|V2 Cuban Spanish Lady
V2a Cuban Spanish Lady 2
V2 and Radio Havana, Cuba
|V2 Maybe live on 8915Khz at 0538 UTC on 27
V2 Cuban station
|From Alberto H. in Mèxico comes a recording of V2 on 17435 kHz at 1800 UTC 3 AUG 08.|
|V2 Header but no message APR 1984
V2 Cuban station
V2 Cuban Spanish station interferes with WYFR Family
as filmed in Mexico by Josue P. C. QUICKTIME
|Spanish Cuban Lady V2 30 APR 08 1600 UTC 5898 kHz VIDEO|
|From Alberto H. in Mèxico come the
following recordings, the first of the year.
7 JAN 08 at 0723 UTC on 5950 kHz 1
7 JAN 08 at 0723 UTC on 5950 kHz 2
7 JAN 08 at 0723 UTC on 5950 kHz 3
7 JAN 08 at 0723 UTC on 5950 kHz 4
7 JAN 08 at 0723 UTC on 5950 kHz 5
7 JAN 08 at 0723 UTC on 5950 kHz 6
7 JAN 08 at 0723 UTC on 5950 kHz 7
|V2 Cuban Lady DEC 07 (DXer in Russia) 20 minutes with poor reception.|
Jason C. in Canada has sent in this 45 minute entire transmission recorded on his Kenwood TS 450 SAT:
V2C 4 JAN 05 0900 UTC 7540kHz
|From California, USA,
David Thomas sends in this
recording of V2. Recorded 11 JAN 07 at 0805 UTC on 9040 kHz.
Attencion "53841" NEW
Mauro M. in Italy has sent in this recording made on his Icom IC-R75. V2 6797 kHz
|This recording is from
from Mike T. in the USA and was spotted near the 80 m amateur
radio band on 3927 kHz.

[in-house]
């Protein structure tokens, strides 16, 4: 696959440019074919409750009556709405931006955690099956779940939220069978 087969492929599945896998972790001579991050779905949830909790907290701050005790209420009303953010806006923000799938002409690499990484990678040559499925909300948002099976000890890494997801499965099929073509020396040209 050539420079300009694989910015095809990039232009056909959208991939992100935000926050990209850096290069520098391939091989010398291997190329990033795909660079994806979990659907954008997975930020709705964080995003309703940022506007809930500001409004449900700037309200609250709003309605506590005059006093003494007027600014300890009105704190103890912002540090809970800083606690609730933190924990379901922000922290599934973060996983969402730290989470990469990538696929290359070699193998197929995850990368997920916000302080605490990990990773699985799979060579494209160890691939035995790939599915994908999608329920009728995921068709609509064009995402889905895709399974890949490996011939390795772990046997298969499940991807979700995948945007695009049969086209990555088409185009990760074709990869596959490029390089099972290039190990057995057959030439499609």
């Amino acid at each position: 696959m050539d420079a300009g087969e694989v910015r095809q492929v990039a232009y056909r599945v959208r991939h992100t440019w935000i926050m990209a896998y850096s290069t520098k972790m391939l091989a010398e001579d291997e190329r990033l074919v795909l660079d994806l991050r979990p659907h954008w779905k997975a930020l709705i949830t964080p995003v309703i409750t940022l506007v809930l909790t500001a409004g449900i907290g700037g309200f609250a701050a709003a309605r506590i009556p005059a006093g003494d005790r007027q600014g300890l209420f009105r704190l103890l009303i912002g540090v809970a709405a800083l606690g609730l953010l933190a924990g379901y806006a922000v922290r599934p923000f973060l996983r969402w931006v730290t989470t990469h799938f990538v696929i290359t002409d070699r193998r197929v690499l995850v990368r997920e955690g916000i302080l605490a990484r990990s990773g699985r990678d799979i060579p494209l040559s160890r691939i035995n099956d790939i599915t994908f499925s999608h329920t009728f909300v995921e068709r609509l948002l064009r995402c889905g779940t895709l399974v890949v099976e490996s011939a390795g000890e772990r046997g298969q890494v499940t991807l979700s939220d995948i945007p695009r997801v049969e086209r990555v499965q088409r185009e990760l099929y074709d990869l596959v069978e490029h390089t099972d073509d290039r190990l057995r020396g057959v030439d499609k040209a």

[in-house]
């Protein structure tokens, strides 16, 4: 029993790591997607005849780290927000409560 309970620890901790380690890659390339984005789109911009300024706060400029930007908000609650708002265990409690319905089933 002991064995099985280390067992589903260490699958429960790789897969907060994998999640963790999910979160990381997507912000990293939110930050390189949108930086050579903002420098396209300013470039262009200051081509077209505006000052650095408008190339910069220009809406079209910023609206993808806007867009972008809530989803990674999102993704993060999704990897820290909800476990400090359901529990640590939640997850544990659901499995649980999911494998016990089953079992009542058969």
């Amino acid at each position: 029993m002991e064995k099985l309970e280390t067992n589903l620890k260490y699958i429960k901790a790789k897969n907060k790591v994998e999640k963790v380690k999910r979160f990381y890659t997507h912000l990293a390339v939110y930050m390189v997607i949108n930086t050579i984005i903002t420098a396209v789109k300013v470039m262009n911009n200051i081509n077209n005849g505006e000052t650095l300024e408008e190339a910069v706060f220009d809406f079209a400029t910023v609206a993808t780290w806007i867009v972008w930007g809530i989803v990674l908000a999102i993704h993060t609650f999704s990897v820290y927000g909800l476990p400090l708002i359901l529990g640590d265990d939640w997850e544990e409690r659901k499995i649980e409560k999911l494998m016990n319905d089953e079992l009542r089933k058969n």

V2C 1 MAR 06
Description courtesy of John Maky , U.S.A
INTRODUCTION Broadcast by Cuban Intelligence (DGI), the V2/M8 'Atencion stations have been monitored as far back as forty years ago. Today, they are very active and can be found on a multitude of frequencies around the clock. There has only been one major format change V2a/M8a) in its history and the original version V2 is still heard several times a week. The transmitter site is believed to be located at Bauta, Cuba.
V2a FORMAT AND ANALYSIS V2a first appeared on January 11 1996. It is transmitted in AM mode, rarely LSB, and starts approximately on the hour. The transmissions last about 45 minutes. Generally speaking, each broadcast is repeated the following hour on a different frequency. A synthesized female voice is used, with all text in five-figure groups. Three groups will be given during the Atencion call-up. These represent the header for each of the 150 group messages to follow. The last digits in these headers are normally 0123 or occasionally 9.The use of a 456 or 8 is extremely rare.